Customers may not have to pay as much for using auto teller machines (ATMs) that belong to banks other than their own under new rules that come into effect in October next year.
Under a Reserve Bank initiative to reform Australia's ATM system, banks will not be allowed to charge each other when non-customers make withdrawals from their ATMs.
Instead, a direct fee will be paid to the owner of the ATM, with all costs appearing on the screen and requiring approval from the customer.
But the chief executive of the Australian Bankers Association, David Bell, says there is no guarantee the new system will save customers money.
"I've got no idea as to what it means in terms of the level of fees," he said.
"That's something for individual institutions and ATM deployers to work out. You have to remember that banks only own half of the ATMs in Australia."
Mr Bell says the association's preference would have been to keep the current arrangement.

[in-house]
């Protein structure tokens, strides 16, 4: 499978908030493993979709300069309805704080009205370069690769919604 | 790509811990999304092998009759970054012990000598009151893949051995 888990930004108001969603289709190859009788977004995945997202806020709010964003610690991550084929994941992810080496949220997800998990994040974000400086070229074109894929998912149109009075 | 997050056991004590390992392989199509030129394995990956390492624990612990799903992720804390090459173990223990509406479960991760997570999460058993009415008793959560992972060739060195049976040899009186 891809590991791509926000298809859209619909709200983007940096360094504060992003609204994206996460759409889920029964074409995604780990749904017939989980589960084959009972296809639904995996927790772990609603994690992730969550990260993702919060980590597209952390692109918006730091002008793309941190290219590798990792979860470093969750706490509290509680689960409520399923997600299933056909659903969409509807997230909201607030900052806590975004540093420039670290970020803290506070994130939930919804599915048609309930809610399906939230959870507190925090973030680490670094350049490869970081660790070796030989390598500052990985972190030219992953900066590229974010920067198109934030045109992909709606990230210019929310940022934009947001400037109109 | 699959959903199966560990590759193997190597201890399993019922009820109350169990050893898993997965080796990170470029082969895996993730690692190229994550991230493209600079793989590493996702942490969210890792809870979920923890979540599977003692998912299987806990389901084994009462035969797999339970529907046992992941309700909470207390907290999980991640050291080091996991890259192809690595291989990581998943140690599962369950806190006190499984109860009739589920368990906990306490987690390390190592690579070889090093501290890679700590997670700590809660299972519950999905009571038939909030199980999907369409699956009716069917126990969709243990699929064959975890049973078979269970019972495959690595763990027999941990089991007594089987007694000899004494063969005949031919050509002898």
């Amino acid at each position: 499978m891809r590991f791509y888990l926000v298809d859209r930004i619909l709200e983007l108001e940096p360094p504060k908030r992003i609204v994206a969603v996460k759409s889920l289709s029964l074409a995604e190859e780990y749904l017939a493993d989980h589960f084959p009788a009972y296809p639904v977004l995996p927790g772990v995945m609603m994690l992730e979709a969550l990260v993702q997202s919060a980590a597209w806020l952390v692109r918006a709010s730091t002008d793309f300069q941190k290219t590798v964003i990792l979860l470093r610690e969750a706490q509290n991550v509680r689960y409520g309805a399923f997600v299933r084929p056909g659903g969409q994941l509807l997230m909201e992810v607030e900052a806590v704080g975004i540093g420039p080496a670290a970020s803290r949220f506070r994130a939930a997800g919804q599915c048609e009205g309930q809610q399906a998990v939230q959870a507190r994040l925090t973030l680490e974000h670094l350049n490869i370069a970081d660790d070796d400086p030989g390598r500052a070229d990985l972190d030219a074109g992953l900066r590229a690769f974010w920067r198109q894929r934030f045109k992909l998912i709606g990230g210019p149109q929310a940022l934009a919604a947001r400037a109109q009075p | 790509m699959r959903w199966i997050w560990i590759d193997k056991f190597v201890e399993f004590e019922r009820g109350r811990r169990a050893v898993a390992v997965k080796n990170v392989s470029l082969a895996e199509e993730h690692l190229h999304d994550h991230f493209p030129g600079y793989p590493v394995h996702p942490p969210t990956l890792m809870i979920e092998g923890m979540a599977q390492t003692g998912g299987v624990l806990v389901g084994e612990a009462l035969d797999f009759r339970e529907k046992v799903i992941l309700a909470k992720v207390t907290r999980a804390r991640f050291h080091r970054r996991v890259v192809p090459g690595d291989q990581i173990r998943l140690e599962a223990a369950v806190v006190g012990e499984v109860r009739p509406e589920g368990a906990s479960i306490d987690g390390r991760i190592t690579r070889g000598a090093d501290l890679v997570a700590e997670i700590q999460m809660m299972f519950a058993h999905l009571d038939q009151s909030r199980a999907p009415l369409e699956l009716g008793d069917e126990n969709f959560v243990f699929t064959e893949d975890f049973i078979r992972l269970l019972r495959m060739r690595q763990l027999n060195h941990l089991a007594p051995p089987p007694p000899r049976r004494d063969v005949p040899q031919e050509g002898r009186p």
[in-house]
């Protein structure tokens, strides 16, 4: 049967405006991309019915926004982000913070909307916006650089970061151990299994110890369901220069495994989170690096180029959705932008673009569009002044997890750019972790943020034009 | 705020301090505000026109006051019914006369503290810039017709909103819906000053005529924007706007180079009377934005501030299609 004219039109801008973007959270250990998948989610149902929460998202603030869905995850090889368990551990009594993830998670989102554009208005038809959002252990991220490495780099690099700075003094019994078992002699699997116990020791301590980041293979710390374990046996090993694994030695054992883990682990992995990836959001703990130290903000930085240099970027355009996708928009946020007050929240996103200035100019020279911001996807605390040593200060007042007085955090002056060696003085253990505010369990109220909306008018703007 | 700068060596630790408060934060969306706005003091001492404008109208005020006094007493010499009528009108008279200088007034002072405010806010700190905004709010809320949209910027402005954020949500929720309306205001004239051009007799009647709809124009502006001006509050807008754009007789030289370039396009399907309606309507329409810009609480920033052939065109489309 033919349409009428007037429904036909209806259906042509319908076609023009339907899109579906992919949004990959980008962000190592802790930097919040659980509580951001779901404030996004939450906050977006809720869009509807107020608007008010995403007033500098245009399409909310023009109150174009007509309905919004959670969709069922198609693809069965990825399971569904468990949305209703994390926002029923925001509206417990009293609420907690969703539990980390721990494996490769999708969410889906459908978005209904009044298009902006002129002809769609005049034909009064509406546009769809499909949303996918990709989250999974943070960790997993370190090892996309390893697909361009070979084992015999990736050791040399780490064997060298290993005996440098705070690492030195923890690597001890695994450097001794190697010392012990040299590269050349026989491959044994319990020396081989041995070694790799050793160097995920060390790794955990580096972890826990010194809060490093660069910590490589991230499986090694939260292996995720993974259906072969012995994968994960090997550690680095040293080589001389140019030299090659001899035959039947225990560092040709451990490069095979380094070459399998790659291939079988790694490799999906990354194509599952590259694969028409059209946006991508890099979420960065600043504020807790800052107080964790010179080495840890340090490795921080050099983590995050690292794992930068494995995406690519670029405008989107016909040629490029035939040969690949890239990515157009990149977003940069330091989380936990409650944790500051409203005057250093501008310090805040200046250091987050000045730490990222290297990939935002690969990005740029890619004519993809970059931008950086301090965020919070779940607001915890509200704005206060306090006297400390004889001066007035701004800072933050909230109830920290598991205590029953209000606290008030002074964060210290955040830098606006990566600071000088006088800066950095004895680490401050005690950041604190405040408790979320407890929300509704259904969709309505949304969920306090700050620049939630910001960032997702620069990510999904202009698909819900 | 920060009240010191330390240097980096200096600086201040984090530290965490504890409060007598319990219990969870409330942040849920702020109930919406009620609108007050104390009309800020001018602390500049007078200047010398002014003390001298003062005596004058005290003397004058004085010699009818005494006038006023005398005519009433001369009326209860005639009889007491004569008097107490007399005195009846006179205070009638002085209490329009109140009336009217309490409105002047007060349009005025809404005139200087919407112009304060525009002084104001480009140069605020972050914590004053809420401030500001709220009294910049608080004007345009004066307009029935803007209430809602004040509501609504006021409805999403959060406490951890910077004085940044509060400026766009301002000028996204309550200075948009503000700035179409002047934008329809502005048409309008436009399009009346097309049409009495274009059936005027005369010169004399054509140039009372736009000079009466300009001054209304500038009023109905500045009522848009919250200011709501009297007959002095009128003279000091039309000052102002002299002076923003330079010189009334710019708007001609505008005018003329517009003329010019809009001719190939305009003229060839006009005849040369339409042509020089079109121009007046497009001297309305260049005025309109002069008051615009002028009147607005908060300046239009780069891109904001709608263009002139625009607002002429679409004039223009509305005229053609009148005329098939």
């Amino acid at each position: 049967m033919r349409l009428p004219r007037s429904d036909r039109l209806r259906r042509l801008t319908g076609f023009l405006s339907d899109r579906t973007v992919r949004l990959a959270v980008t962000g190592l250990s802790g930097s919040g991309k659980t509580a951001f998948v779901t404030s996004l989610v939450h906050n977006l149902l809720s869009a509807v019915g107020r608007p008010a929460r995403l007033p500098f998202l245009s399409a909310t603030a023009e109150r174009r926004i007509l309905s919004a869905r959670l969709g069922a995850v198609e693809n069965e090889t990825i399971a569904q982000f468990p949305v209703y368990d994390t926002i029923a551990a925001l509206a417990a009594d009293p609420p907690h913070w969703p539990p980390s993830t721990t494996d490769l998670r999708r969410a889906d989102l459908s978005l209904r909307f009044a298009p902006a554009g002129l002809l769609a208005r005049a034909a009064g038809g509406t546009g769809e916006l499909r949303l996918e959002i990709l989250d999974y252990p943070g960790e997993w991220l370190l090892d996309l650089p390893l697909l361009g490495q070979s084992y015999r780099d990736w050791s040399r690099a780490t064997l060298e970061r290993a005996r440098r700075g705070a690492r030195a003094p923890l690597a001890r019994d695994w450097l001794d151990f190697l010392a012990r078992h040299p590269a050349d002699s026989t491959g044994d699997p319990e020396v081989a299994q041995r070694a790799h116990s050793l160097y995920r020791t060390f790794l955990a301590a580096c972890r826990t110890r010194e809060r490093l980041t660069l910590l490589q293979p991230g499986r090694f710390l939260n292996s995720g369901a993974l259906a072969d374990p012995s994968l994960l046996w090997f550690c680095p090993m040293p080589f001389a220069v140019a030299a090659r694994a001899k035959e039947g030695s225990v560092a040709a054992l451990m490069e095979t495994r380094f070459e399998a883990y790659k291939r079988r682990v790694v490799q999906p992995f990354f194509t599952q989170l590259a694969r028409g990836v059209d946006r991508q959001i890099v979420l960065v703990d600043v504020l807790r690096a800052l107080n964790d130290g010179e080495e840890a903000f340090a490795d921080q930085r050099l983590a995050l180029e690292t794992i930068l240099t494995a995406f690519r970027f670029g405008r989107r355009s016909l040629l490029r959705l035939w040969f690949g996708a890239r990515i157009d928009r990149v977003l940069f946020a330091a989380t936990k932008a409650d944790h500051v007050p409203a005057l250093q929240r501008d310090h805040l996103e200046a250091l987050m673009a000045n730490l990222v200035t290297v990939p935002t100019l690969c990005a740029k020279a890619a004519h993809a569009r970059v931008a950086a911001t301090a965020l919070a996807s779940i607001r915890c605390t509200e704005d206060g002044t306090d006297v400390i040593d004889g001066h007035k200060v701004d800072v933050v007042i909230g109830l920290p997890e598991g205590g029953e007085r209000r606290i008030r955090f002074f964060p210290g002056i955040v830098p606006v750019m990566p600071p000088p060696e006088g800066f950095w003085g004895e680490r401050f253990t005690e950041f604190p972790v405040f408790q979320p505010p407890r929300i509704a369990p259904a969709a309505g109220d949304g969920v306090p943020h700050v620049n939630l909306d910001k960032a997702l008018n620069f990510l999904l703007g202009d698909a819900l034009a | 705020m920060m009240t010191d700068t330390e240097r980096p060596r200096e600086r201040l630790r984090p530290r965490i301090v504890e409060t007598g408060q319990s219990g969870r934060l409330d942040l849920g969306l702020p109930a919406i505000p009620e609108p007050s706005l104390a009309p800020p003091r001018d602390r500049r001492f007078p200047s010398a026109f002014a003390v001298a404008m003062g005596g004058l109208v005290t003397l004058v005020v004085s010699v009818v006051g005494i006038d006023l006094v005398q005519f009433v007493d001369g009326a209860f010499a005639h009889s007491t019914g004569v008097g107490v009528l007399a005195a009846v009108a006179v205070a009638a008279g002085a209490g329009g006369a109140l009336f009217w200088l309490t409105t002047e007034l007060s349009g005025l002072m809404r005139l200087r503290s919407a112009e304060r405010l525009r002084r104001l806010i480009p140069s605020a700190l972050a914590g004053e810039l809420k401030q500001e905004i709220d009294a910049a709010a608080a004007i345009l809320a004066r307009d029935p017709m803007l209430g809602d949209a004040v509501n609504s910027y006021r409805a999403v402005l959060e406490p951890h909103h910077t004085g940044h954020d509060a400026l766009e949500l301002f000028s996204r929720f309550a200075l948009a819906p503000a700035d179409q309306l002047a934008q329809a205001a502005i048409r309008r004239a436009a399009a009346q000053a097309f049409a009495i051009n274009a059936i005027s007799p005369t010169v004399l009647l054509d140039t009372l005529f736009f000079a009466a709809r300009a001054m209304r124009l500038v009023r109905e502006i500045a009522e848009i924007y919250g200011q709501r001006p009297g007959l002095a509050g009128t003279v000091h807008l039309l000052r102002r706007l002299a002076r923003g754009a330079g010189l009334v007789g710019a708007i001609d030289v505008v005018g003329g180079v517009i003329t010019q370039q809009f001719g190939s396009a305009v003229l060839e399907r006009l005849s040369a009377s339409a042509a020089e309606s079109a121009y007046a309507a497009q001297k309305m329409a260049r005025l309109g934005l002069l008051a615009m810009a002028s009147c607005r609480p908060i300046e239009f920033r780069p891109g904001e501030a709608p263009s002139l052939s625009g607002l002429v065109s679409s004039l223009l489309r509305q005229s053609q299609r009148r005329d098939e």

"But we accept that the Reserve Bank wants to make these changes," he said.
"We've been in discussions with them as have all other ATM providers."
Mr Bell says the Reserve Bank now has a responsibility to educate customers about exactly what the reform will mean.
"We think it's critical that before these changes are put in place the Reserve Bank, which is the initiator of these changes, should conduct a public education campaign to make sure people understand the implications of these changes," he said.